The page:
I’d heard a lot about Lionel Barrymore’s great performances as Scrooge on radio, and decided today to listen to his most famous audio version of A Christmas Carol, broadcast at Christmas 1939 as part of Orson Welles’ Campbell Playhouse series.
Via Google, I found a website which claimed to have the show available for streaming. However, after listening for a while, I realised that the website in question (I won’t link to it to avoid further confusion!) had got in a muddle, and the programme labelled as being the 1939 broadcast was in fact the one broadcast the previous year, 1938 – when Barrymore was unable to take part and the 23-year-old Welles stepped in to play Scrooge as well as being the narrator!
It’s an astonishing double voice performance by Welles. He is unmistakably speaking in his own voice for his introduction, which includes him reading out the Nativity story, but sounds convincingly elderly and gruff as Scrooge. Indeed, at first I readily accepted that it was Lionel Barrymore, since he achieves a voice which is quite similar. Possibly even more remarkable, in the flashback sequences where he plays the young Scrooge, Welles sounds not like himself, but like a younger version of the elderly voice he has been doing for Scrooge – and the story’s emotions come across strongly in all his voices. I was interested to find that Joseph Cotten plays Scrooge’s nephew, Fred – he appeared in many of Welles’ radio productions before starring with him in Citizen Kane and The Magnificent Ambersons.
Anyway, I’m glad to have heard this version, which keeps a lot of Dickens’ language and is compelling listening, even though it isn’t the production I set out to hear! I do still hope to listen to the Lionel Barrymore version before too long, and here is a link to The Mercury Theatre on the Air, a site which has both the 1938 and 1939 dramas available for download, correctly labelled! They are also currently being streamed at Wellesnet, until January 1 2013.
A Christmas Carol has been produced on the radio many times over the years, with Lionel Barrymore playing Scrooge regularly for many years. His brother John stepped in to play Scrooge in 1936 when Lionel’s wife had just died, but sadly there doesn’t seem to be a surviving recording of John’s performance in the role. Laurence Olivier also played Scrooge on radio on one occasion. Here’s a link to the first half of a two-part article about the various old radio versions, with lots of fascinating illustrations. I’d definitely like to listen to more of these radio productions, and also to more of Welles’ other radio shows – he did adaptations of many classic novels and films, including Dickens’ A Tale of Two Cities and The Pickwick Papers.
I must admit that, overall, the 1933 version of Oliver Twist is one of the weakest Dickens films I’ve seen. It is nowhere near the quality of David Lean’s famous adaptation, or even of the 1922 silent film starring Jackie Coogan which I reviewed here recently. I’m glad to have seen it, and think it has one or two powerful sequences, in particular towards the end of the film – but in general it is a disappointment, and I’m only going to write a brief review.
The film was made by a Poverty Row studio, Monogram Pictures, and does not have the production values of Dickens films made by larger studios. Its budget must have been a tiny fraction of the money spent on the great MGM films of 1935, David Copperfield and A Tale of Two Cities. Despite being only around 70 minutes long and losing much of the novel’s plot, the film, directed by the little-known William J. Cowen, seems painfully slow and stilted much of the time. (It may have originally been longer, as some characters are listed who don’t actually appear in the film.)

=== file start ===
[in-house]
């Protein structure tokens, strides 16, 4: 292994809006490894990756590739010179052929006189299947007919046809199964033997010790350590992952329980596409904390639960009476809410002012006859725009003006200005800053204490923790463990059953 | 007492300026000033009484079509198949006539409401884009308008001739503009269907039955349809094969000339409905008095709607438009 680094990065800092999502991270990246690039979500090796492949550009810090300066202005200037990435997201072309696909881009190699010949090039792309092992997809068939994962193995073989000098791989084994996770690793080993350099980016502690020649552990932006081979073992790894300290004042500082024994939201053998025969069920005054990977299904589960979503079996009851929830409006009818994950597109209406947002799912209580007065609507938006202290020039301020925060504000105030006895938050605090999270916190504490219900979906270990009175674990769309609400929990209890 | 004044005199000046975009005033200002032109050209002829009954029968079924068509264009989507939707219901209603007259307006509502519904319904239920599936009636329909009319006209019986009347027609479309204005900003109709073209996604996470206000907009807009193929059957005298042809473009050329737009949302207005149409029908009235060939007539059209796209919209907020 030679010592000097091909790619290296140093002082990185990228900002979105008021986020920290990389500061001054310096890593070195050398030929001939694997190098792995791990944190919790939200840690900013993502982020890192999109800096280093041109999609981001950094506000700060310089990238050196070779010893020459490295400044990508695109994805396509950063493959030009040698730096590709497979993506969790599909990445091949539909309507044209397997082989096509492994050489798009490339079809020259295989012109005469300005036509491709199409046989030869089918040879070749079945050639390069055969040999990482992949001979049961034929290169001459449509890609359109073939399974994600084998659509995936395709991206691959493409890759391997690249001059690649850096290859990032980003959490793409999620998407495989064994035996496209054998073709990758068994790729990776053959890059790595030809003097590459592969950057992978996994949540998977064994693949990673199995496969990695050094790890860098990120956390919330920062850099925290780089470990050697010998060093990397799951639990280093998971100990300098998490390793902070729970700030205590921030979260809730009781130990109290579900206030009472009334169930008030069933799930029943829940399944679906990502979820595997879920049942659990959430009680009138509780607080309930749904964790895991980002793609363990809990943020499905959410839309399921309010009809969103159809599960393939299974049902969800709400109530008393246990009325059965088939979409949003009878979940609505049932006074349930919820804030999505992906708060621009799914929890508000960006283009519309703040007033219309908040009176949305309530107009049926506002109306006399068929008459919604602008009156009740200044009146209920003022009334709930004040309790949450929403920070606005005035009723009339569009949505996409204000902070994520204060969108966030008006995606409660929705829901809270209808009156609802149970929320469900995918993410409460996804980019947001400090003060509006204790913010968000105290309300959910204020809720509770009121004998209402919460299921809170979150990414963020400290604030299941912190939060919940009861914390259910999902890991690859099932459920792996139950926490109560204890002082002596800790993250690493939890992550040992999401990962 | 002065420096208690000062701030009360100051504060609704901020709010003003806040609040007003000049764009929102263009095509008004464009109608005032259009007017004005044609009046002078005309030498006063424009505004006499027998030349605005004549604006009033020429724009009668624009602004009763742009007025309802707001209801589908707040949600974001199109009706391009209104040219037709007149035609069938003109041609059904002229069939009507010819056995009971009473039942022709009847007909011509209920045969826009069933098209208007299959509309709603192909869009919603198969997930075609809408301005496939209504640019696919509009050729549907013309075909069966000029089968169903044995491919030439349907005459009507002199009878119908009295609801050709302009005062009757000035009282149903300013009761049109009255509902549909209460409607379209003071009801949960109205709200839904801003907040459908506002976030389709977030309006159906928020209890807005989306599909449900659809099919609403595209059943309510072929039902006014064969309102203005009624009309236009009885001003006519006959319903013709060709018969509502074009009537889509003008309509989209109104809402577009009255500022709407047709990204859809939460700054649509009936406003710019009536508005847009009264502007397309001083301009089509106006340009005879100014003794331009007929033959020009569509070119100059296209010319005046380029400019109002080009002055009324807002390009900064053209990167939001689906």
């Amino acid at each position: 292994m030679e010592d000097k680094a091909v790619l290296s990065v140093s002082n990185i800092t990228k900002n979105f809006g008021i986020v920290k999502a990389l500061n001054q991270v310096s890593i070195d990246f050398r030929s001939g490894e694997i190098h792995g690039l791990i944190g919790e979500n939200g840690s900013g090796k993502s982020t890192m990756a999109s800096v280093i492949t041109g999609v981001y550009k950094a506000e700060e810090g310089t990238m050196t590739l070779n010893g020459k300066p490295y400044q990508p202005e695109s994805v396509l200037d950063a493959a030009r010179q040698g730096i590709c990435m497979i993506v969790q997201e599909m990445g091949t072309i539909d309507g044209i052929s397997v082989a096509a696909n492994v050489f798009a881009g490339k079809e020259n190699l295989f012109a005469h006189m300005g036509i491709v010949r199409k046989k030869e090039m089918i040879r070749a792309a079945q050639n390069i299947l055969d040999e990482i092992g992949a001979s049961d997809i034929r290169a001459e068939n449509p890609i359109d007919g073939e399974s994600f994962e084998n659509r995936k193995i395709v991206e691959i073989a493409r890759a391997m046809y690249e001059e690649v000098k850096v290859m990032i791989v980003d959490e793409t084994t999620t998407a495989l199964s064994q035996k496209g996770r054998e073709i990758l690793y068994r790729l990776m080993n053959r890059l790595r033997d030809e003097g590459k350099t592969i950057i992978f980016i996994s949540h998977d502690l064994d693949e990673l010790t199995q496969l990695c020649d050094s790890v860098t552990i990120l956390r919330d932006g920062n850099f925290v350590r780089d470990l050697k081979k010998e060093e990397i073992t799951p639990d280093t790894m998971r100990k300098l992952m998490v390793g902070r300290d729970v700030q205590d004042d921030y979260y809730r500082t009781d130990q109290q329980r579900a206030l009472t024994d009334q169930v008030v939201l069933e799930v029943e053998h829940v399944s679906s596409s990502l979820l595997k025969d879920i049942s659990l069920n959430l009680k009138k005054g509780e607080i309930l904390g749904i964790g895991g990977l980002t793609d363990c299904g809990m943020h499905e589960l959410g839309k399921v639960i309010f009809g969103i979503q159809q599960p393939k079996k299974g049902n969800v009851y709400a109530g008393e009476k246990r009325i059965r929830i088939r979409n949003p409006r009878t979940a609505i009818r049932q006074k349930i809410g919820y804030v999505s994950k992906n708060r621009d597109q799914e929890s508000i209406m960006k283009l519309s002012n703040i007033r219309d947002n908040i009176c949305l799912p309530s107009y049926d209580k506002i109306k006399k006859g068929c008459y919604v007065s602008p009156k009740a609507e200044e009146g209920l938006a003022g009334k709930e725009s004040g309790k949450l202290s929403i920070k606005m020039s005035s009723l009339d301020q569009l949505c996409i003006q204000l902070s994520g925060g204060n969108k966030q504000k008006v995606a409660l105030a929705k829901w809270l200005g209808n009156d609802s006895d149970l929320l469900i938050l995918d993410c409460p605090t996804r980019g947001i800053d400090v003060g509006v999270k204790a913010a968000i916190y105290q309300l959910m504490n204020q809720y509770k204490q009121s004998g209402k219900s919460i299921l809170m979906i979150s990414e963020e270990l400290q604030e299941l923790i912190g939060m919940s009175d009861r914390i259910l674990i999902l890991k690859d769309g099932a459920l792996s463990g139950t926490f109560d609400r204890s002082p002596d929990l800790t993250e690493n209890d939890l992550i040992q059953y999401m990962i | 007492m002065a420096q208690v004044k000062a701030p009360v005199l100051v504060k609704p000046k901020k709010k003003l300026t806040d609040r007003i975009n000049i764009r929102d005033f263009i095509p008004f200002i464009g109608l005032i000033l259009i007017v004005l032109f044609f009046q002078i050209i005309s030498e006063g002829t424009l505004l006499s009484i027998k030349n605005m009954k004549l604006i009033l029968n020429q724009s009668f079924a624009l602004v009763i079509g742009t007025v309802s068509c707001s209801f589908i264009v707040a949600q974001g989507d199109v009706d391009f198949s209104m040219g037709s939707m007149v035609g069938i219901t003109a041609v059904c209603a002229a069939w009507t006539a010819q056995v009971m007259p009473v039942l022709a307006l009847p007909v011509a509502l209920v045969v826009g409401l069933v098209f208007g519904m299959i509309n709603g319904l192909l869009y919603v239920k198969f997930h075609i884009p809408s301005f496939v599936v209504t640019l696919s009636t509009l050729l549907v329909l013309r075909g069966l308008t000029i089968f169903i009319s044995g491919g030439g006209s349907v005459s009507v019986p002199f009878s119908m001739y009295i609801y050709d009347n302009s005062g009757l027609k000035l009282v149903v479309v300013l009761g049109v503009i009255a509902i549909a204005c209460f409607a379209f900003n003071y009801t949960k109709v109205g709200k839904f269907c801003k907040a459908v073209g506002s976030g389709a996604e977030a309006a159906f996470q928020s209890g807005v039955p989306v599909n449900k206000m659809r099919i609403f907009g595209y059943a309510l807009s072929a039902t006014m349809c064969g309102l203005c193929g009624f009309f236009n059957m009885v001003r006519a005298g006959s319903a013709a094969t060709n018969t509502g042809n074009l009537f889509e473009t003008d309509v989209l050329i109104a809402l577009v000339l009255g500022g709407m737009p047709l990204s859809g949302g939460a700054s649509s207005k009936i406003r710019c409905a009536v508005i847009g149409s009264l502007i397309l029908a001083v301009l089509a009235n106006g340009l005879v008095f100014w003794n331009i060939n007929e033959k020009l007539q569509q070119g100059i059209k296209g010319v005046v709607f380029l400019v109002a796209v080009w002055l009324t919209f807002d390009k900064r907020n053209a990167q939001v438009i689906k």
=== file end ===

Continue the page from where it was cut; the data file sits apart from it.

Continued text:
“I’d wish you a Merry Christmas,” snaps Miss Pross (Edna May Oliver) as she walks past a drunken Sydney Carton (Ronald Colman), staggering through the falling snow. “But it’s plain to see you’ve had it already.” However, Lucie Manette (Elizabeth Allan) has compassion, and drags him into a Christmas night church service - where she whispers that she is lighting a candle for him. Earlier, Carton envied Darnay Lucie’s prayers and pity; now he has them too. It’s plain to see that she isn’t giving up on the wasted life of the lawyer just yet.
None of this is in Dickens’ novel, which indeed has no mention of Christmas at all. Yet it all adds up to one of the many memorable scenes in the 1935 take on his tale of the French revolution – and helps to build up a touching portrait of the relationship that might have been between Lucie and Carton, the central doomed romance of both novel and film.
I missed a day of ‘Dickens in December’ yesterday, so apologies for that to anyone who dropped by my blog and drew a blank, but I’m currently working on a review of the great 1935 version of A Tale of Two Cities and will hopefully be back with that later today, or tomorrow!
In the meantime, just thought I’d post links, for anyone who has only been visiting my blog this month for the Dickens season, to the two reviews I did earlier this year of the other Hollywood Dickens movies released in that same year – Stuart Walker’s Mystery of Edwin Drood and George Cukor’s David Copperfield. (The fourth Dickens release of that year was the British Scrooge, directed by Henry Edwards, which I reviewed in the last few days.)
I’m not sure why there was such a flowering of Dickens movies in that one year – but there were also many other great classic and historic adaptations around that time, so presumably it was part of that whole picture.
The 1935 British film Scrooge, directed by Henry Edwards and starring Seymour Hicks in the title role, was the first sound version, but has tended to be overshadowed by Hollywood productions. However, I’ve just watched this version and really enjoyed it – Hicks was a celebrated actor, who was well-known for his portrayal of Scrooge on stage and had already played the character in an early silent movie, Scrooge (1913), later rereleased in 1926 as Old Scrooge. In the 1935 talkie version, he goes slightly over the top at times, especially towards the end of the film when he dances with glee. But, when playing such a larger-than-life character, there is nothing wrong with that. And this version does create the dark, cold atmosphere of Victorian London very convincingly, with a strong focus on the social message of Dickens’ novella.